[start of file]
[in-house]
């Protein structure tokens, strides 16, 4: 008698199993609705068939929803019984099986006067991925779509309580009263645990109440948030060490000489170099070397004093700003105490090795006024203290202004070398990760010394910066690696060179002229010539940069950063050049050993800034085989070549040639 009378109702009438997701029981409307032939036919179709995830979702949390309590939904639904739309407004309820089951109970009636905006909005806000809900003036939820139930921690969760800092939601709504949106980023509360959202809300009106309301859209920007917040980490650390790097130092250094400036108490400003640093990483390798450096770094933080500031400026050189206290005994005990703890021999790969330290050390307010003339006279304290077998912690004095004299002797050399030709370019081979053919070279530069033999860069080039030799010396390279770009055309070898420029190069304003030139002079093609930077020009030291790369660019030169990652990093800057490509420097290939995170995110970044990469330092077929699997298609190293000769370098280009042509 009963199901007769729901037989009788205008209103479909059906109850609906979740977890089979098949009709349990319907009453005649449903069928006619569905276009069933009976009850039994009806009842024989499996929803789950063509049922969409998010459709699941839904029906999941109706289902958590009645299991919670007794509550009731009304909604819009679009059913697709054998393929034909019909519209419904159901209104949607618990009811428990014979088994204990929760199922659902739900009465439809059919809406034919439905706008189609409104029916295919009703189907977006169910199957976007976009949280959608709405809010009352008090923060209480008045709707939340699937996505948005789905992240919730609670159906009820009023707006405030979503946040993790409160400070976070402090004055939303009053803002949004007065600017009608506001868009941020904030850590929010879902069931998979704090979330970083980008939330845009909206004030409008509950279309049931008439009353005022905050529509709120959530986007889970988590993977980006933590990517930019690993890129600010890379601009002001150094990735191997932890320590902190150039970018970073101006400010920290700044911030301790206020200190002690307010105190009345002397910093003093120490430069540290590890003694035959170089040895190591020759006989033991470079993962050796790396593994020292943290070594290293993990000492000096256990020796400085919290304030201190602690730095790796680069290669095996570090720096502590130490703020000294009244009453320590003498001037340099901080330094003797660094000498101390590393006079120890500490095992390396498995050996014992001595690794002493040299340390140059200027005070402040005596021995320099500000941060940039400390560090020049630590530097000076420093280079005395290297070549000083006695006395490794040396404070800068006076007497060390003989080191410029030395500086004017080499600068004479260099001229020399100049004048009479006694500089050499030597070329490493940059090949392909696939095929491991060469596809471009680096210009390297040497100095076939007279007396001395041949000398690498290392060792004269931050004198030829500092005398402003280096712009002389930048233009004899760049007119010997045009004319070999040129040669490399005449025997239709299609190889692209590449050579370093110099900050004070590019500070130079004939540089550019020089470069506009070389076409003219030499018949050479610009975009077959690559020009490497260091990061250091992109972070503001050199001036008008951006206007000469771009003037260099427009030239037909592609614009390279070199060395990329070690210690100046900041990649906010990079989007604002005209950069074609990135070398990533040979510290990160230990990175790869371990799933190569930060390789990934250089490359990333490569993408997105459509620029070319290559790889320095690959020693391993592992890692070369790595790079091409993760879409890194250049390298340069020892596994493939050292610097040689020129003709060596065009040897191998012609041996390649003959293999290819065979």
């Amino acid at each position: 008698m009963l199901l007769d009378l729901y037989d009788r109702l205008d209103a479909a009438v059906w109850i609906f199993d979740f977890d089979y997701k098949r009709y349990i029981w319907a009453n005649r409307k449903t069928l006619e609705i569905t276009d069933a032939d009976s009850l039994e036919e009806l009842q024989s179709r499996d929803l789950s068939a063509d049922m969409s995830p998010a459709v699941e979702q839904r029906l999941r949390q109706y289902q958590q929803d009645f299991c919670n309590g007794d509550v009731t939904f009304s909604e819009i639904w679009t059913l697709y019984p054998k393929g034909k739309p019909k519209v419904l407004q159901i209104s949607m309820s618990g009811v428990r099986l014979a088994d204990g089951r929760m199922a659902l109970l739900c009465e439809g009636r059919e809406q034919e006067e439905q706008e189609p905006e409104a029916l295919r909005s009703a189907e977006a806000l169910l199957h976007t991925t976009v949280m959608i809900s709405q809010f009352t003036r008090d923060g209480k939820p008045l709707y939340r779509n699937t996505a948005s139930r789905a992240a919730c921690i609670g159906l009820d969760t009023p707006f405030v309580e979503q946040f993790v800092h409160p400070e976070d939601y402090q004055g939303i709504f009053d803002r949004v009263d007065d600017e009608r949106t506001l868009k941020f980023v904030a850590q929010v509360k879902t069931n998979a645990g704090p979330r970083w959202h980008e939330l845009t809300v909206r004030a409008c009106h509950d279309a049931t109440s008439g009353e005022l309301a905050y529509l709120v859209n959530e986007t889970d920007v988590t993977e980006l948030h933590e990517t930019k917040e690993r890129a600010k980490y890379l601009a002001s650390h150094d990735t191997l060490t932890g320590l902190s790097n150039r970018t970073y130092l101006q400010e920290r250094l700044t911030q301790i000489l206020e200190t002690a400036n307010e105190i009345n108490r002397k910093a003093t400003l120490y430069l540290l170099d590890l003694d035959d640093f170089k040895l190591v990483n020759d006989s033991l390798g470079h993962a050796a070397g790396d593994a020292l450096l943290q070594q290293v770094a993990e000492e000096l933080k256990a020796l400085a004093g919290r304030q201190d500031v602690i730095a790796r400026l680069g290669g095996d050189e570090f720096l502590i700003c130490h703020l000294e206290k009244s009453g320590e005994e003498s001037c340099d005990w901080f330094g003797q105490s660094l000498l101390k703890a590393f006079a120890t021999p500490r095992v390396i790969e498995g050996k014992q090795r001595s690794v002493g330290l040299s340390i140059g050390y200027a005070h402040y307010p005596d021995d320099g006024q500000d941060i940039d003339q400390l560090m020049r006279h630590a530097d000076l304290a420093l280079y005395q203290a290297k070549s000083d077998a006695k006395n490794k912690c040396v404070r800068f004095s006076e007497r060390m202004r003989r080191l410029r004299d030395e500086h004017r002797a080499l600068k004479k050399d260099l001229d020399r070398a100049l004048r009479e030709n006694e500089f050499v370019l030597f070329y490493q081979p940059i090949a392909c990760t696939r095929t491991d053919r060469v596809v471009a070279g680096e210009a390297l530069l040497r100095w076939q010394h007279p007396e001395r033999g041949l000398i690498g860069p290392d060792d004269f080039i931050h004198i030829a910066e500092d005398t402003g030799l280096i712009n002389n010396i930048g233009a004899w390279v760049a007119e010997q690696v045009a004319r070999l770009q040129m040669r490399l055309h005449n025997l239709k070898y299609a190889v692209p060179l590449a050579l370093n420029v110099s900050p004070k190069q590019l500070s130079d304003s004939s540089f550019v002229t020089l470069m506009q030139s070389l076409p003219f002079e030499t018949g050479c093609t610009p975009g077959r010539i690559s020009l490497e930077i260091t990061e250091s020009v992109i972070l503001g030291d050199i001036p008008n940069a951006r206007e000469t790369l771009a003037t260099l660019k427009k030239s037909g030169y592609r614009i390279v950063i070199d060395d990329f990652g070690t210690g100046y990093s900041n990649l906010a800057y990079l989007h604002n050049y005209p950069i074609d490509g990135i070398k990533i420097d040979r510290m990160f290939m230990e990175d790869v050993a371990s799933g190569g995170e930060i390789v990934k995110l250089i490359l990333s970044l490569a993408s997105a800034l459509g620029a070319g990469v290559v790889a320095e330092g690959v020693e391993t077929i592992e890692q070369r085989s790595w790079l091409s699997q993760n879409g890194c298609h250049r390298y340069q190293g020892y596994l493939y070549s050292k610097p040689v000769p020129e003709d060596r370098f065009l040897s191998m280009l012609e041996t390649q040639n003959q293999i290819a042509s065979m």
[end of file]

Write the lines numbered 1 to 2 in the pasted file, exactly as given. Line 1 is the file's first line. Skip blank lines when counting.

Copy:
[in-house]
């Protein structure tokens, strides 16, 4: 008698199993609705068939929803019984099986006067991925779509309580009263645990109440948030060490000489170099070397004093700003105490090795006024203290202004070398990760010394910066690696060179002229010539940069950063050049050993800034085989070549040639 009378109702009438997701029981409307032939036919179709995830979702949390309590939904639904739309407004309820089951109970009636905006909005806000809900003036939820139930921690969760800092939601709504949106980023509360959202809300009106309301859209920007917040980490650390790097130092250094400036108490400003640093990483390798450096770094933080500031400026050189206290005994005990703890021999790969330290050390307010003339006279304290077998912690004095004299002797050399030709370019081979053919070279530069033999860069080039030799010396390279770009055309070898420029190069304003030139002079093609930077020009030291790369660019030169990652990093800057490509420097290939995170995110970044990469330092077929699997298609190293000769370098280009042509 009963199901007769729901037989009788205008209103479909059906109850609906979740977890089979098949009709349990319907009453005649449903069928006619569905276009069933009976009850039994009806009842024989499996929803789950063509049922969409998010459709699941839904029906999941109706289902958590009645299991919670007794509550009731009304909604819009679009059913697709054998393929034909019909519209419904159901209104949607618990009811428990014979088994204990929760199922659902739900009465439809059919809406034919439905706008189609409104029916295919009703189907977006169910199957976007976009949280959608709405809010009352008090923060209480008045709707939340699937996505948005789905992240919730609670159906009820009023707006405030979503946040993790409160400070976070402090004055939303009053803002949004007065600017009608506001868009941020904030850590929010879902069931998979704090979330970083980008939330845009909206004030409008509950279309049931008439009353005022905050529509709120959530986007889970988590993977980006933590990517930019690993890129600010890379601009002001150094990735191997932890320590902190150039970018970073101006400010920290700044911030301790206020200190002690307010105190009345002397910093003093120490430069540290590890003694035959170089040895190591020759006989033991470079993962050796790396593994020292943290070594290293993990000492000096256990020796400085919290304030201190602690730095790796680069290669095996570090720096502590130490703020000294009244009453320590003498001037340099901080330094003797660094000498101390590393006079120890500490095992390396498995050996014992001595690794002493040299340390140059200027005070402040005596021995320099500000941060940039400390560090020049630590530097000076420093280079005395290297070549000083006695006395490794040396404070800068006076007497060390003989080191410029030395500086004017080499600068004479260099001229020399100049004048009479006694500089050499030597070329490493940059090949392909696939095929491991060469596809471009680096210009390297040497100095076939007279007396001395041949000398690498290392060792004269931050004198030829500092005398402003280096712009002389930048233009004899760049007119010997045009004319070999040129040669490399005449025997239709299609190889692209590449050579370093110099900050004070590019500070130079004939540089550019020089470069506009070389076409003219030499018949050479610009975009077959690559020009490497260091990061250091992109972070503001050199001036008008951006206007000469771009003037260099427009030239037909592609614009390279070199060395990329070690210690100046900041990649906010990079989007604002005209950069074609990135070398990533040979510290990160230990990175790869371990799933190569930060390789990934250089490359990333490569993408997105459509620029070319290559790889320095690959020693391993592992890692070369790595790079091409993760879409890194250049390298340069020892596994493939050292610097040689020129003709060596065009040897191998012609041996390649003959293999290819065979």